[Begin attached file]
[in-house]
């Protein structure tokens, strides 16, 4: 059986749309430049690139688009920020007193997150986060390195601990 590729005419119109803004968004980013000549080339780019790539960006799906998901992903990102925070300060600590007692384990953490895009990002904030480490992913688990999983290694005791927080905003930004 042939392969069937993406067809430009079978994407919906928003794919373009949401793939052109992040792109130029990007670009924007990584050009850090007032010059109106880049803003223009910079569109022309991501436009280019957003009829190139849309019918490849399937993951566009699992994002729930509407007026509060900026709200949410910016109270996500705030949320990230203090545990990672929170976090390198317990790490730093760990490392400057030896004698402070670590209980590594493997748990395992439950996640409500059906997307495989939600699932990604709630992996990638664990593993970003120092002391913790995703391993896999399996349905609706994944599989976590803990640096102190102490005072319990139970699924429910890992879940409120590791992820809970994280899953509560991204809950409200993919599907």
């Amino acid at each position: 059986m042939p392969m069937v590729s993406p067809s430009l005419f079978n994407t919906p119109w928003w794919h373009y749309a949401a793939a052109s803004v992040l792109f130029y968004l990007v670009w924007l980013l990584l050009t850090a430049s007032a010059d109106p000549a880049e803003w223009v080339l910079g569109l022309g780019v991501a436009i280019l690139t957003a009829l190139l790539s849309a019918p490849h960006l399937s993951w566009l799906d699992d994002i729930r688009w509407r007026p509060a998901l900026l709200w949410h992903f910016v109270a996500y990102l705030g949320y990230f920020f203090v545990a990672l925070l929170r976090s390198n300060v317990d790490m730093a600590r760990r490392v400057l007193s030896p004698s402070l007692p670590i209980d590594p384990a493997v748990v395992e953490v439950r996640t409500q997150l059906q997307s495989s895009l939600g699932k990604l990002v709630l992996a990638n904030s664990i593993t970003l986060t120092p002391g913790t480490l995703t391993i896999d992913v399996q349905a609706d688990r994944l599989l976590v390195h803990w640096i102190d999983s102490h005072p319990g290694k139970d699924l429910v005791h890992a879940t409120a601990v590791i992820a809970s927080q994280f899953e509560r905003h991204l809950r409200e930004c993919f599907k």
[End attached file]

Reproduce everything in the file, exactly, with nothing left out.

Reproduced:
[in-house]
């Protein structure tokens, strides 16, 4: 059986749309430049690139688009920020007193997150986060390195601990 590729005419119109803004968004980013000549080339780019790539960006799906998901992903990102925070300060600590007692384990953490895009990002904030480490992913688990999983290694005791927080905003930004 042939392969069937993406067809430009079978994407919906928003794919373009949401793939052109992040792109130029990007670009924007990584050009850090007032010059109106880049803003223009910079569109022309991501436009280019957003009829190139849309019918490849399937993951566009699992994002729930509407007026509060900026709200949410910016109270996500705030949320990230203090545990990672929170976090390198317990790490730093760990490392400057030896004698402070670590209980590594493997748990395992439950996640409500059906997307495989939600699932990604709630992996990638664990593993970003120092002391913790995703391993896999399996349905609706994944599989976590803990640096102190102490005072319990139970699924429910890992879940409120590791992820809970994280899953509560991204809950409200993919599907």
């Amino acid at each position: 059986m042939p392969m069937v590729s993406p067809s430009l005419f079978n994407t919906p119109w928003w794919h373009y749309a949401a793939a052109s803004v992040l792109f130029y968004l990007v670009w924007l980013l990584l050009t850090a430049s007032a010059d109106p000549a880049e803003w223009v080339l910079g569109l022309g780019v991501a436009i280019l690139t957003a009829l190139l790539s849309a019918p490849h960006l399937s993951w566009l799906d699992d994002i729930r688009w509407r007026p509060a998901l900026l709200w949410h992903f910016v109270a996500y990102l705030g949320y990230f920020f203090v545990a990672l925070l929170r976090s390198n300060v317990d790490m730093a600590r760990r490392v400057l007193s030896p004698s402070l007692p670590i209980d590594p384990a493997v748990v395992e953490v439950r996640t409500q997150l059906q997307s495989s895009l939600g699932k990604l990002v709630l992996a990638n904030s664990i593993t970003l986060t120092p002391g913790t480490l995703t391993i896999d992913v399996q349905a609706d688990r994944l599989l976590v390195h803990w640096i102190d999983s102490h005072p319990g290694k139970d699924l429910v005791h890992a879940t409120a601990v590791i992820a809970s927080q994280f899953e509560r905003h991204l809950r409200e930004c993919f599907k």